PhD Seminar • Systems and Networking — Fault-tolerant Service Function ChainingExport this event to calendar

Friday, March 15, 2019 — 1:30 PM EDT

Milad (Enayatallah) Ghaznavi, PhD candidate
David R. Cheriton School of Computer Science

Traffic in enterprise networks typically traverses a sequence of middleboxes forming a service function chain, or simply a chain. The ability to tolerate failures when they occur along chains is imperative to the availability and reliability of enterprise applications. Service outages due to chain failures severely impact customers and cause significant financial losses. Making a chain fault-tolerant is challenging since, in the case of failures, the state of faulty middleboxes must be correctly and quickly recovered while providing high throughput and low latency.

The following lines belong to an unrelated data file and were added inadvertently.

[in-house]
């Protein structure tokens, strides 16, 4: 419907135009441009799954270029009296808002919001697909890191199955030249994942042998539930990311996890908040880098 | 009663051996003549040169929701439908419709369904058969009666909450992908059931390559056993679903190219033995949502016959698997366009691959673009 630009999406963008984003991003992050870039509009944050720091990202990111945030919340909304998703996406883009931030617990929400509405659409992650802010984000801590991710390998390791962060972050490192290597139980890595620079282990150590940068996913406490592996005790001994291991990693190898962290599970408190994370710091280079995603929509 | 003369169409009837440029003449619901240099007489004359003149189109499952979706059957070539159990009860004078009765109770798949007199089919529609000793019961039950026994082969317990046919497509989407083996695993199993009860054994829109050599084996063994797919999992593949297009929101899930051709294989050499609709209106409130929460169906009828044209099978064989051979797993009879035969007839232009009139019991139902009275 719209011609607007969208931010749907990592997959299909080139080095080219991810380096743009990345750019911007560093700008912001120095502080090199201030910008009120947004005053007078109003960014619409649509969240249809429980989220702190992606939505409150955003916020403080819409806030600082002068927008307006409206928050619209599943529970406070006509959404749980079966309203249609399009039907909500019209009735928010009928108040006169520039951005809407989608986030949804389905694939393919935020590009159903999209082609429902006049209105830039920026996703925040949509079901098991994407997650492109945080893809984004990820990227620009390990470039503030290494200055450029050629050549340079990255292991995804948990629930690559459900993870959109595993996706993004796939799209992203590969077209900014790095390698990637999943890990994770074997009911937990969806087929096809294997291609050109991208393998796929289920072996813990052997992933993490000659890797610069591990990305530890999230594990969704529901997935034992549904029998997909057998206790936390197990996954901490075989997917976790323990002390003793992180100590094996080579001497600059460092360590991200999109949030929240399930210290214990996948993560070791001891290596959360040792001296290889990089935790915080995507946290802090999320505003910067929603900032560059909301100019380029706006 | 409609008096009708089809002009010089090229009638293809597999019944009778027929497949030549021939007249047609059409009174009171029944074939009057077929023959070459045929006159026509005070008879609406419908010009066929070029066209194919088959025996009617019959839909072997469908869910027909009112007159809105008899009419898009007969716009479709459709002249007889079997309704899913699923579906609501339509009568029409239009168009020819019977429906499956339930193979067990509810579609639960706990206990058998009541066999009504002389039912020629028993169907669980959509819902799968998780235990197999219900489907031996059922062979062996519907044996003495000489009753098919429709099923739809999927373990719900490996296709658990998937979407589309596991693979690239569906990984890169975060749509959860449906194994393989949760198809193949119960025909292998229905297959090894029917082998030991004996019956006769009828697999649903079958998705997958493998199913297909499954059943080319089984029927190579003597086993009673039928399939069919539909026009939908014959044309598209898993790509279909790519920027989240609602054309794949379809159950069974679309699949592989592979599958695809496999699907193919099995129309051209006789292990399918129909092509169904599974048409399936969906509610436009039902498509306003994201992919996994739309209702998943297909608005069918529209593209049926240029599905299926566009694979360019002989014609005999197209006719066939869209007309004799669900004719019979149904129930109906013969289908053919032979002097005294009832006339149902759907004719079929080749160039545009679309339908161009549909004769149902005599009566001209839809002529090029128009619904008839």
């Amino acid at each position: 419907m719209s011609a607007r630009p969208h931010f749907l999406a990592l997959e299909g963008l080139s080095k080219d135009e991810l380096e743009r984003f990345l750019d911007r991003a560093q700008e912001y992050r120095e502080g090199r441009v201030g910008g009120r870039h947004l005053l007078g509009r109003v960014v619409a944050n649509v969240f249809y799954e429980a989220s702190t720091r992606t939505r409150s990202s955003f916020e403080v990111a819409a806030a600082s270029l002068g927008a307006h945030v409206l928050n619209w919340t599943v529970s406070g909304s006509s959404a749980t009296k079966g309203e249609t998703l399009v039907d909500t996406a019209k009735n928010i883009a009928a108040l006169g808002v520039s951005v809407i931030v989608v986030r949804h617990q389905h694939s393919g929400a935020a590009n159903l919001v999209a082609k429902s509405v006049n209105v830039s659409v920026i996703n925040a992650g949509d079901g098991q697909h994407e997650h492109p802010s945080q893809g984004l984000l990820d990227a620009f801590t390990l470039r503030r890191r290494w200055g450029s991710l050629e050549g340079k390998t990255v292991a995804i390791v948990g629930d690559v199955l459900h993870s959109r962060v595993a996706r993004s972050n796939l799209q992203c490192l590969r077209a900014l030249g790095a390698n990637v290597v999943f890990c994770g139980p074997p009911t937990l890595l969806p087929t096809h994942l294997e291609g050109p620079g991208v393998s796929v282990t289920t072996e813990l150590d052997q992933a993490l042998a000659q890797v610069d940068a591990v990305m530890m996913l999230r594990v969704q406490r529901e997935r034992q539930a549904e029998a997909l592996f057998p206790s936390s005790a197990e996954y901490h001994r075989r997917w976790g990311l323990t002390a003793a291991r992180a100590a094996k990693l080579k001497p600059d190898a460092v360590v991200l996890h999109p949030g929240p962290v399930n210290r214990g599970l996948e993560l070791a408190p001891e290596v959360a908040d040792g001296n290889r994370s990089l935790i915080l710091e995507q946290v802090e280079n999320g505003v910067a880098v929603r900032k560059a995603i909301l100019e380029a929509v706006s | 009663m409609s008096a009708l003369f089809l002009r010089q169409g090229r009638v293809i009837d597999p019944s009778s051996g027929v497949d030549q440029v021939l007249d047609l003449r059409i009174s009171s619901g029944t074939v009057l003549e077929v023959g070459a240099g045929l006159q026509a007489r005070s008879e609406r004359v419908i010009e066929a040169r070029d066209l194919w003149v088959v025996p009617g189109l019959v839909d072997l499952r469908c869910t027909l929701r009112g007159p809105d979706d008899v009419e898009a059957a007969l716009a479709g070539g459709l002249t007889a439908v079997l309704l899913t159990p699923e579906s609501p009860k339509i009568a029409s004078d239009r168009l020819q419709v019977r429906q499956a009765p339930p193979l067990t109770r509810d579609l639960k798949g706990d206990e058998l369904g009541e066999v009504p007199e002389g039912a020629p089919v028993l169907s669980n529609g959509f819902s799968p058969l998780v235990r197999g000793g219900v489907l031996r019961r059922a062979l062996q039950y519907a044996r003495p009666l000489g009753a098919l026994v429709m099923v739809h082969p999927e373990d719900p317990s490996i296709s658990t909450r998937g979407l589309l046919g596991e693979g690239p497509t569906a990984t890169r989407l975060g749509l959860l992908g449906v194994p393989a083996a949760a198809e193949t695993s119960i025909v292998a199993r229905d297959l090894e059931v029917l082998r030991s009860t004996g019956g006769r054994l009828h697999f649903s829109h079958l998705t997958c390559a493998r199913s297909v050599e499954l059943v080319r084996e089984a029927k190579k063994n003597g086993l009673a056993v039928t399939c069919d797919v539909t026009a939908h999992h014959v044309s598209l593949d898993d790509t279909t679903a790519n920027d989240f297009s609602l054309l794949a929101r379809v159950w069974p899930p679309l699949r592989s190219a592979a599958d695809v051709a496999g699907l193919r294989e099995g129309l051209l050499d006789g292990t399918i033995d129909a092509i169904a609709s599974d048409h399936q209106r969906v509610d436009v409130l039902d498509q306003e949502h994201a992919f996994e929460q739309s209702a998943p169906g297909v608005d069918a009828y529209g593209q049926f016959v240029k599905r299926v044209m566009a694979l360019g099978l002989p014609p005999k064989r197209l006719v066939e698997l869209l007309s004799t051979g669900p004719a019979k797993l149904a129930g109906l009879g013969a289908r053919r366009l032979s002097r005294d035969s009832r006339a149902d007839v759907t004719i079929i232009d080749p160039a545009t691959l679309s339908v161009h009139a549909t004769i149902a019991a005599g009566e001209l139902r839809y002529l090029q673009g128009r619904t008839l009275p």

We present FTC, a novel system design and protocol for fault-tolerant service function chaining that guarantees strong consistency with up to f middlebox failures for chains of length f+1 or longer without requiring dedicated replica nodes. FTC uses the notion of transactional packet processing to retain consistent information during the normal operation of a chain for a correct recovery from failures. Our protocol piggybacks this information on packets and replicates it at other on-path middleboxes, taking advantage of their natural chain structure. We implement and evaluate a prototype of FTC. Our results show that FTC can achieve 9.5Mpps and adds only per middlebox 6-13% throughput overhead and 20μs latency overhead for a chain of 2–5 middleboxes. Our system recovers lost state in ~271ms in a distributed Cloud.

Location 
DC - William G. Davis Computer Research Centre
1304
200 University Avenue West

Waterloo, ON N2L 3G1
Canada

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